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The ‘club cricket’ ploy that helped Scotland dismiss David Gower for a duck

Ben Gardner by Ben Gardner
@Ben_Wisden 3 minute read

Speaking on The Cricket Scotland Podcast, former Scotland captain George Salmond recalled an incident from 1992 when another former Saltires skipper, Bruce Russell, employed an ingenious tactic to help dismiss David Gower for a duck.

“When I first got into the Scotland team in the early ‘90s, Bruce was one of the first captains that I played under, and I can remember a game at Hamilton Crescent in the old Benson and Hedges Cup when we were playing Hampshire,” he said. “In those days there were two days set aside for the game and the first day was certainly rain-affected. We had scored around about 150, 160 which wasn’t bad on a really wet wicket because the conditions had been so poor. That including facing Malcolm Marshall as well.

“Hampshire had only a few overs to bat that evening and Mark Nicholas their captain was retired hurt and wouldn’t be batting in the game, he’d broken a finger while fielding. I remember Peter Duthie running down the hill at West Lothian and he got [Tony Middleton] out, the opening batsman, and David Gower came out to bat at No.3 for Hampshire.

“And Bruce came up with this genius plan which was, as Gower reached the wicket, we would all go back to our fielding positions, but the fielding positions we had been in for [Tony Middleton], who was a right-hander. And then when David Gower took guard as a left-hander, Bruce would shout ‘It’s a left-hander’ and we would all run round. That’s something that happens quite frequently in club cricket but we’re speaking here about one of the best batsmen of all time in David Gower who presumably everyone in the ground and certainly the players in the field should know that he was left-handed.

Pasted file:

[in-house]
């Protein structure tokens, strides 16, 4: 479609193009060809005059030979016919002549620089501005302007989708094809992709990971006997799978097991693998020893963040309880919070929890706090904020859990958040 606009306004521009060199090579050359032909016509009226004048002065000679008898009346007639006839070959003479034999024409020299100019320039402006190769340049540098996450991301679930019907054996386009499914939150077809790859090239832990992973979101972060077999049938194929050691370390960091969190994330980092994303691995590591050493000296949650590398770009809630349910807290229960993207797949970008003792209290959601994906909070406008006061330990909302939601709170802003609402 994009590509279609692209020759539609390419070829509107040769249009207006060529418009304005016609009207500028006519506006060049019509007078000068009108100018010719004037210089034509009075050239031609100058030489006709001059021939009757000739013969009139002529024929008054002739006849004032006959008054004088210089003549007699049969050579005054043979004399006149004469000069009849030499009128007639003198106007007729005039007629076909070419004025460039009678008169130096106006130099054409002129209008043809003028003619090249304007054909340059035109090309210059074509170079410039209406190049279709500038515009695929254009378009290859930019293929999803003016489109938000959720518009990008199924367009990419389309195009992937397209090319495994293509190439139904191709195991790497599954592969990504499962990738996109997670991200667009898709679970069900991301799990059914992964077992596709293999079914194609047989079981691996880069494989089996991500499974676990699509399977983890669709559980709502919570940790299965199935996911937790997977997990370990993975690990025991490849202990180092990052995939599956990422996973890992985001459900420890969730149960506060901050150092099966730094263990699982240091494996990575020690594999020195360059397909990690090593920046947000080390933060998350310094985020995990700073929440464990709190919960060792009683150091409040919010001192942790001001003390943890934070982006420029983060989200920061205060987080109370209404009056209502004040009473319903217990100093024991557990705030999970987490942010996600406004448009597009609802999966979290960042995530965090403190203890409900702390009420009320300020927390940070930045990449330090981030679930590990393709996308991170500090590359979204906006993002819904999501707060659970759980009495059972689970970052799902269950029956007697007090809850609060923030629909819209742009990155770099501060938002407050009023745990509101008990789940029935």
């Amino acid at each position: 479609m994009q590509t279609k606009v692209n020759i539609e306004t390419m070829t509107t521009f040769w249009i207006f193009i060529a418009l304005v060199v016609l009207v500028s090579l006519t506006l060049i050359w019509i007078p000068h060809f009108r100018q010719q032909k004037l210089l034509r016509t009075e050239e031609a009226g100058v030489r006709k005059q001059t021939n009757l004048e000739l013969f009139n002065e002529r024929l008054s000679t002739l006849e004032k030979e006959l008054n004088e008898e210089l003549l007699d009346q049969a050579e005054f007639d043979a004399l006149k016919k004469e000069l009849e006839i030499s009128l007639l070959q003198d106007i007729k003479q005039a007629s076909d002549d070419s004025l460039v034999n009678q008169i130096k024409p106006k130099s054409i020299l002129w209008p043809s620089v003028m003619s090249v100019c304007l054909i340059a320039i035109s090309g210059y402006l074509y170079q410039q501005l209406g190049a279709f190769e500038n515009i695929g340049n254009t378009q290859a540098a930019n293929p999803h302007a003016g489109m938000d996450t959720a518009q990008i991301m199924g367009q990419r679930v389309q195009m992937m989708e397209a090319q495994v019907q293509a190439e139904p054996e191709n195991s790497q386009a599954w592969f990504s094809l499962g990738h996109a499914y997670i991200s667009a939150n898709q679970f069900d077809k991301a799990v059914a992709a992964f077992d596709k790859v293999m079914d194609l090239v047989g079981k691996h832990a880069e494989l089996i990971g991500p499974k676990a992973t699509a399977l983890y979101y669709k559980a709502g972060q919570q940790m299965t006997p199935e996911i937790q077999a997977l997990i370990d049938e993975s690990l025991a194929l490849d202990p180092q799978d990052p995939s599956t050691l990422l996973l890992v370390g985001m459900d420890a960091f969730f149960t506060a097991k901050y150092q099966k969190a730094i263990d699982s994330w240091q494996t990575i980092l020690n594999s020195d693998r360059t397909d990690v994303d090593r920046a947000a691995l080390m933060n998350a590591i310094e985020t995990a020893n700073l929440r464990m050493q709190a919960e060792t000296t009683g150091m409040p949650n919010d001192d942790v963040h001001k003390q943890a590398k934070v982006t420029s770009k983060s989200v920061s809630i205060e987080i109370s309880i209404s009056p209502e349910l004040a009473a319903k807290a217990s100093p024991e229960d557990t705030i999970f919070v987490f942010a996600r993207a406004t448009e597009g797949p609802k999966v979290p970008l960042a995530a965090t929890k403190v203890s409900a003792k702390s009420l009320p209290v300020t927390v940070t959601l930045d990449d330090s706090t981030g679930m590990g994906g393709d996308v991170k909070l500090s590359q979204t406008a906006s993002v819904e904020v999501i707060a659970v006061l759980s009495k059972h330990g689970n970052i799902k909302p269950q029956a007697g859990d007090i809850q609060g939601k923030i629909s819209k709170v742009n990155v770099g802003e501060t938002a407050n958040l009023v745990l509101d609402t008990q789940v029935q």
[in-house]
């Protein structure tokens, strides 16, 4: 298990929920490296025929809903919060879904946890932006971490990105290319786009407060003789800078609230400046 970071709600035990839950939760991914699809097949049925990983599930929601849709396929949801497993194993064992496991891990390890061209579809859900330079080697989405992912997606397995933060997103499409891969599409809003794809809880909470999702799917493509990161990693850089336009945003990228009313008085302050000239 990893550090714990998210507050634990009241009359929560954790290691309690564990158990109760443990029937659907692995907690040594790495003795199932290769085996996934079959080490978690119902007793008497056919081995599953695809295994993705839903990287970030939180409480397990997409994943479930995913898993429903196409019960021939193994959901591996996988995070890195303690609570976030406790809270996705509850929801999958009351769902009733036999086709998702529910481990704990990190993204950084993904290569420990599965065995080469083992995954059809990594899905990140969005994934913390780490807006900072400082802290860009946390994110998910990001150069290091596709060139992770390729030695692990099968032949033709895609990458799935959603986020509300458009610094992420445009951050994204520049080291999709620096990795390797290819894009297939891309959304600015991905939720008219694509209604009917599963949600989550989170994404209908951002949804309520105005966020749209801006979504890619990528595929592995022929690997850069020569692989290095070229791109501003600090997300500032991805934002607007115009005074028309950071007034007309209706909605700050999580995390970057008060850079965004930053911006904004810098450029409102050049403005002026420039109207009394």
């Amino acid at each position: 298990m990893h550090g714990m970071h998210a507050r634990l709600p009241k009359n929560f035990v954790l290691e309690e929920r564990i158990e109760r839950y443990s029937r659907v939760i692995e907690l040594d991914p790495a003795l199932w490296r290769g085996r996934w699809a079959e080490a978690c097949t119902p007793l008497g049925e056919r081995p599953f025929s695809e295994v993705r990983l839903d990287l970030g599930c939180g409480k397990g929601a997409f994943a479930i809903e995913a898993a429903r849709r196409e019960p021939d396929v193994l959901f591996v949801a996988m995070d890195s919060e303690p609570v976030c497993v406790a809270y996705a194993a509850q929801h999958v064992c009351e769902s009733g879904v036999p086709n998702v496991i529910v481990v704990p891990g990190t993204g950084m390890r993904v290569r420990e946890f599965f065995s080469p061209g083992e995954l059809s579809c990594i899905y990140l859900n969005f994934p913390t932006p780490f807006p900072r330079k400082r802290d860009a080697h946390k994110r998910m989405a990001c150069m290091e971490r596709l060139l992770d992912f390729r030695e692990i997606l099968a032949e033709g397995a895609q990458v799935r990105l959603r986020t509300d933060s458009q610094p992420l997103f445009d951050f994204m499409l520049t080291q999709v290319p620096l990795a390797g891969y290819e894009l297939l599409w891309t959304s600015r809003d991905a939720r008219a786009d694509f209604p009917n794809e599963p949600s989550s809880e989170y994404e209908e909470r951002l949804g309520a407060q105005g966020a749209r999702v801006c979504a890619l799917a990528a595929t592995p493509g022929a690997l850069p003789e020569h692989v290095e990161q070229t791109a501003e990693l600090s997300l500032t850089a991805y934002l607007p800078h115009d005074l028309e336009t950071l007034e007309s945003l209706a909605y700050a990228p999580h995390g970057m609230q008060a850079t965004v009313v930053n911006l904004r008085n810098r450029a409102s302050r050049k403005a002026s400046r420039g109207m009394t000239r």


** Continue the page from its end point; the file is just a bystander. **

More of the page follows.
“So I had to run from what was David Gower’s square leg across to cover point and I can remember as Bruce shouted that and I ran past David Gower he stepped back and did that little wry grin that Gower does. He knew exactly what we’d done. Peter Duthie came down the hill and David Gower nicked it behind, first ball, out.”

By the time the Cricket World Cup rolled around in 1999, Salmond was in charge, but he hadn’t forgotten the ploy, and thought he’d spotted his chance when Brian Lara came into bat in Scotland’s penultimate game of the tournament against West Indies. Instead, the move backfired, with the Caribbean southpaw showing why he’s a cut above the rest. “As a young impressionable player I thought, ‘Do you know, I’m going to bank that experience and at some point in the future that might come out’,” he said. “So at about 35-2 [22-2] when Brian Lara came out to bat chasing 63 [69], I thought ‘Here’s a moment, let’s see, if we’re not going to win the game, let’s see if we can at least get Brian Lara out’.

“So we decided to do the same plan. I shouted ‘left hand’ I was square leg across to cover point, Brian Lara… he didn’t do any kind of wry grin. He just stayed in his crease ready for that first ball and preceded to smash it everywhere and it was game over very quickly. Had it worked I’d have taken the plaudits, but I think it proves that there is only one Bruce Russell.”

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